Wed, 19 Apr 2023
1.Introducing longitudinal modified treatment policies: a unified framework for studying complex exposures
Authors:Katherine L. Hoffman, Diego Salazar-Barreto, Kara E. Rudolph, Iván Díaz
Abstract: This tutorial discusses a recently developed methodology for causal inference based on longitudinal modified treatment policies (LMTPs). LMTPs generalize many commonly used parameters for causal inference including average treatment effects, and facilitate the mathematical formalization, identification, and estimation of many novel parameters. LMTPs apply to a wide variety of exposures, including binary, multivariate, and continuous, as well as interventions that result in violations of the positivity assumption. LMTPs can accommodate time-varying treatments and confounders, competing risks, loss-to-follow-up, as well as survival, binary, or continuous outcomes. This tutorial aims to illustrate several practical uses of the LMTP framework, including describing different estimation strategies and their corresponding advantages and disadvantages. We provide numerous examples of types of research questions which can be answered within the proposed framework. We go into more depth with one of these examples -- specifically, estimating the effect of delaying intubation on critically ill COVID-19 patients' mortality. We demonstrate the use of the open source R package lmtp to estimate the effects, and we provide code on https://github.com/kathoffman/lmtp-tutorial.
2.Statistical inference for dependent competing risks data under adaptive Type-II progressive hybrid censoring
Authors:Subhankar Dutta, Suchandan Kayal
Abstract: In this article, we consider statistical inference based on dependent competing risks data from Marshall-Olkin bivariate Weibull distribution. The maximum likelihood estimates of the unknown model parameters have been computed by using the Newton-Raphson method under adaptive Type II progressive hybrid censoring with partially observed failure causes. The existence and uniqueness of maximum likelihood estimates are derived. Approximate confidence intervals have been constructed via the observed Fisher information matrix using the asymptotic normality property of the maximum likelihood estimates. Bayes estimates and highest posterior density credible intervals have been calculated under gamma-Dirichlet prior distribution by using the Markov chain Monte Carlo technique. Convergence of Markov chain Monte Carlo samples is tested. In addition, a Monte Carlo simulation is carried out to compare the effectiveness of the proposed methods. Further, three different optimality criteria have been taken into account to obtain the most effective censoring plans. Finally, a real-life data set has been analyzed to illustrate the operability and applicability of the proposed methods.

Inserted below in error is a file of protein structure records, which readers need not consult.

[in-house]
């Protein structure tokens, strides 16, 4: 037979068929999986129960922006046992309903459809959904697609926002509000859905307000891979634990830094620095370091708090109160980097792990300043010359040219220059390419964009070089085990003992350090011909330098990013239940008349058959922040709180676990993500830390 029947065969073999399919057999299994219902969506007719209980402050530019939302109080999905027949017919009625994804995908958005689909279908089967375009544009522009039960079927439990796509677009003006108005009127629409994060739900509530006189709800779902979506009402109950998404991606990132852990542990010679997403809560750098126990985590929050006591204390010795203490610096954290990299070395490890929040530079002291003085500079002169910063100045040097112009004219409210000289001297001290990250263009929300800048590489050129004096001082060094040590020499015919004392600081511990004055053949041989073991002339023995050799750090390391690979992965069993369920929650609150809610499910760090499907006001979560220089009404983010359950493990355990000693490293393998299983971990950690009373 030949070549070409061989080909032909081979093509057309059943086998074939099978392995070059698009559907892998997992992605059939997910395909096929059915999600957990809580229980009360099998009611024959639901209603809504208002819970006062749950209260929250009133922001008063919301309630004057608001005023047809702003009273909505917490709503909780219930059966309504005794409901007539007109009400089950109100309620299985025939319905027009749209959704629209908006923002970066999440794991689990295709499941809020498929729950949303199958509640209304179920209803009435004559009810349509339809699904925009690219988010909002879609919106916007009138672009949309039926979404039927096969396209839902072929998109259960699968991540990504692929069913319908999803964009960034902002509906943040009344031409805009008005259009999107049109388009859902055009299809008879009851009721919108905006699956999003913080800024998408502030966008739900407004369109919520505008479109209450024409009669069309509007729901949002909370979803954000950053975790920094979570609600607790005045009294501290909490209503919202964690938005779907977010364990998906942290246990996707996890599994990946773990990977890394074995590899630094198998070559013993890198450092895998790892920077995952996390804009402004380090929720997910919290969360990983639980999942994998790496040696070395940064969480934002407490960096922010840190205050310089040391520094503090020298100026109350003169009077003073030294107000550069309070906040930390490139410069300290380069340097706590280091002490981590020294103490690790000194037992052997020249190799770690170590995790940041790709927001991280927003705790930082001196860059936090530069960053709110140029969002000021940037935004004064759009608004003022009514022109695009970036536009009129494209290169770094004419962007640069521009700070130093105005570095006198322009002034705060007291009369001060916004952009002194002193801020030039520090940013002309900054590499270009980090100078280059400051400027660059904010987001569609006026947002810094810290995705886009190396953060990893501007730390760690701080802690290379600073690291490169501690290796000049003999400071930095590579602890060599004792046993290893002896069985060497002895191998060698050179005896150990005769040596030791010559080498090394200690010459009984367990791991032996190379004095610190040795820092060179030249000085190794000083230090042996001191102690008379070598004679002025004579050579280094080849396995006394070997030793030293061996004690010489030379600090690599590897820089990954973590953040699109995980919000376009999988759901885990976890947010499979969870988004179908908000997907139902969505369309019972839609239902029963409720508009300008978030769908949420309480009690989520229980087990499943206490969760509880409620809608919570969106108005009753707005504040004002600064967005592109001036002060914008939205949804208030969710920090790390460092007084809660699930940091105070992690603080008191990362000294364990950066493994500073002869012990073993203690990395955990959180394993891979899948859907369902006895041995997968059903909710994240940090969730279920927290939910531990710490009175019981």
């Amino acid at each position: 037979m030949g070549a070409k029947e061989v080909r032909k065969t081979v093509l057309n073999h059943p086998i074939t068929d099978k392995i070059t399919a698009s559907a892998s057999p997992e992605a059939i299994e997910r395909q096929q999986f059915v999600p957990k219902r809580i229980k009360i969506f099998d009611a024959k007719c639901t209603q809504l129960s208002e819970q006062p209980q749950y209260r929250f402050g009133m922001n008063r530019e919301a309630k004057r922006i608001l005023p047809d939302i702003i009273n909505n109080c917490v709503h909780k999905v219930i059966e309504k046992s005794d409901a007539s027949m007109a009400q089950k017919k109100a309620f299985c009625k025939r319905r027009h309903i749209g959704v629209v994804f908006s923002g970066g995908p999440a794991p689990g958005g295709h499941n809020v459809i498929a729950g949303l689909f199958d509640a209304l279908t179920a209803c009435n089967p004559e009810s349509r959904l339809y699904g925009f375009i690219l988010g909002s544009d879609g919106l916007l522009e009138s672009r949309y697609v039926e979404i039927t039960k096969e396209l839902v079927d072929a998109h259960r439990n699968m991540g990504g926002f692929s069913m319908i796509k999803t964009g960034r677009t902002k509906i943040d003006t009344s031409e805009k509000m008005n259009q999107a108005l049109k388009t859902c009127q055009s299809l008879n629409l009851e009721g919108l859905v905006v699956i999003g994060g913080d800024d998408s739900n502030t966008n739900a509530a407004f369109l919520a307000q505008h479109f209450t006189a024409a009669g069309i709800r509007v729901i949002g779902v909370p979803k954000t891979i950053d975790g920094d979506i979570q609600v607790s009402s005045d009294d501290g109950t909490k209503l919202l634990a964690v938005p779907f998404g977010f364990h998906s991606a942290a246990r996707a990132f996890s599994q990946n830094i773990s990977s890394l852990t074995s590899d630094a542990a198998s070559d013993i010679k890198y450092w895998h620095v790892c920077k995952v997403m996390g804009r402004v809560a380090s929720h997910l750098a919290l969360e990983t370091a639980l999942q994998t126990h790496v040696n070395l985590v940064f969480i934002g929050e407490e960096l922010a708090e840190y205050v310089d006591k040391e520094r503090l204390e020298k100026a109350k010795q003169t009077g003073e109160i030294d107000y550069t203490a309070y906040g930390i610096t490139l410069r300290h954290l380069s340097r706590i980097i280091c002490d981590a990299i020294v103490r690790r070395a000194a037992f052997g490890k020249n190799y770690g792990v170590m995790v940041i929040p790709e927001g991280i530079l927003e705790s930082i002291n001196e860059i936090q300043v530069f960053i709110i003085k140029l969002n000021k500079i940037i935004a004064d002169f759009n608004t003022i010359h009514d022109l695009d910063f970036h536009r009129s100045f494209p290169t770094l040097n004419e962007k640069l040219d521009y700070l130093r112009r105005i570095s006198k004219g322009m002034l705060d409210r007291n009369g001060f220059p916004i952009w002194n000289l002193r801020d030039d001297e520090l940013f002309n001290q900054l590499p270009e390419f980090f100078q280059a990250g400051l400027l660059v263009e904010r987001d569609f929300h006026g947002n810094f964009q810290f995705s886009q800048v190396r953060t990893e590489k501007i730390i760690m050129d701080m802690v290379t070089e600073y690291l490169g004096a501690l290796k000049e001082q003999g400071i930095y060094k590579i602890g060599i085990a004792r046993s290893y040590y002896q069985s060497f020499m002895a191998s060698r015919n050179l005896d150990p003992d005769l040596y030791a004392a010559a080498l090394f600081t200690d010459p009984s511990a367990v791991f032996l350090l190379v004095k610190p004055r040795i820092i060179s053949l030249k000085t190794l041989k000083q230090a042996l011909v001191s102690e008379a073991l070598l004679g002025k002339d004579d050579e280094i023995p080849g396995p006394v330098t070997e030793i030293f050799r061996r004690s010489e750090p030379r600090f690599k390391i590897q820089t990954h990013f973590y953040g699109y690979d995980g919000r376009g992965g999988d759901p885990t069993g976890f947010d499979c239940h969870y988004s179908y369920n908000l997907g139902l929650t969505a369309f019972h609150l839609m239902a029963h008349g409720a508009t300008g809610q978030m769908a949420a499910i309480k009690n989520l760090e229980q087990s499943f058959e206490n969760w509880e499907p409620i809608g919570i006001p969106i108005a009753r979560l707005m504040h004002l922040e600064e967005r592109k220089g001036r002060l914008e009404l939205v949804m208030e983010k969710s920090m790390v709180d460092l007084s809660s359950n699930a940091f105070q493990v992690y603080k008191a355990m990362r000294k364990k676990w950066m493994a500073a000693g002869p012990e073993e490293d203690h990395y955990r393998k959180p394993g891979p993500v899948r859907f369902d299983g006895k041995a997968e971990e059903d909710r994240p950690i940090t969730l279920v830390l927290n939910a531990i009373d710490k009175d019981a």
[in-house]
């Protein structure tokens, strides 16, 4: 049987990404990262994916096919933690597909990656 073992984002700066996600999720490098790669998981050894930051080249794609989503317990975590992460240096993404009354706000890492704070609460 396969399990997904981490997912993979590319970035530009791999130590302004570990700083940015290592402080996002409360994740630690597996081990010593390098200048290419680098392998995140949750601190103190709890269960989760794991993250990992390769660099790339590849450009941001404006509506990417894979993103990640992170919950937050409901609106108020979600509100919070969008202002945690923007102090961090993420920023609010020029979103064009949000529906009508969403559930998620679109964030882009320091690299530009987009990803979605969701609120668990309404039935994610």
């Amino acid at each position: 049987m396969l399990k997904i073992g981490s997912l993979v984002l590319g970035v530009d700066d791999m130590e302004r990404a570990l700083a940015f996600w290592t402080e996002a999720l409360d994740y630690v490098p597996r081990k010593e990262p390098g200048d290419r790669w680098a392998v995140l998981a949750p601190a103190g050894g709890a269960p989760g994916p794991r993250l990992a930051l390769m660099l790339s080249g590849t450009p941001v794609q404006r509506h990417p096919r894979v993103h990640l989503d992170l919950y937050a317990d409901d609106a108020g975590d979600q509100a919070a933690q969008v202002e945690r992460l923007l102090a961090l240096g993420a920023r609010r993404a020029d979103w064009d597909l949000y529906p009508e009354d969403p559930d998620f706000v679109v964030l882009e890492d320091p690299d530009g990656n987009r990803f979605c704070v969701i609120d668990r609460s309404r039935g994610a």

3.Column Subset Selection and Nyström Approximation via Continuous Optimization
Authors:Anant Mathur, Sarat Moka, Zdravko Botev
Abstract: We propose a continuous optimization algorithm for the Column Subset Selection Problem (CSSP) and Nystr\"om approximation. The CSSP and Nystr\"om method construct low-rank approximations of matrices based on a predetermined subset of columns. It is well known that choosing the best column subset of size $k$ is a difficult combinatorial problem. In this work, we show how one can approximate the optimal solution by defining a penalized continuous loss function which is minimized via stochastic gradient descent. We show that the gradients of this loss function can be estimated efficiently using matrix-vector products with a data matrix $X$ in the case of the CSSP or a kernel matrix $K$ in the case of the Nystr\"om approximation. We provide numerical results for a number of real datasets showing that this continuous optimization is competitive against existing methods.
4.Approaches to Statistical Efficiency when comparing the embedded adaptive interventions in a SMART
Authors:Timothy Lycurgus, Amy Kilbourne, Daniel Almirall
Abstract: Sequential, multiple assignment randomized trials (SMARTs), which assist in the optimization of adaptive interventions, are growing in popularity in education and behavioral sciences. This is unsurprising, as adaptive interventions reflect the sequential, tailored nature of learning in a classroom or school. Nonetheless, as is true elsewhere in education research, observed effect sizes in education-based SMARTs are frequently small. As a consequence, statistical efficiency is of paramount importance in their analysis. The contributions of this manuscript are two-fold. First, we provide an overview of adaptive interventions and SMART designs for researchers in education science. Second, we propose four techniques that have the potential to improve statistical efficiency in the analysis of SMARTs. We demonstrate the benefits of these techniques in SMART settings both through the analysis of a SMART designed to optimize an adaptive intervention for increasing cognitive behavioral therapy delivery in school settings and through a comprehensive simulation study. Each of the proposed techniques is easily implementable, either with over-the-counter statistical software or through R code provided in an online supplement.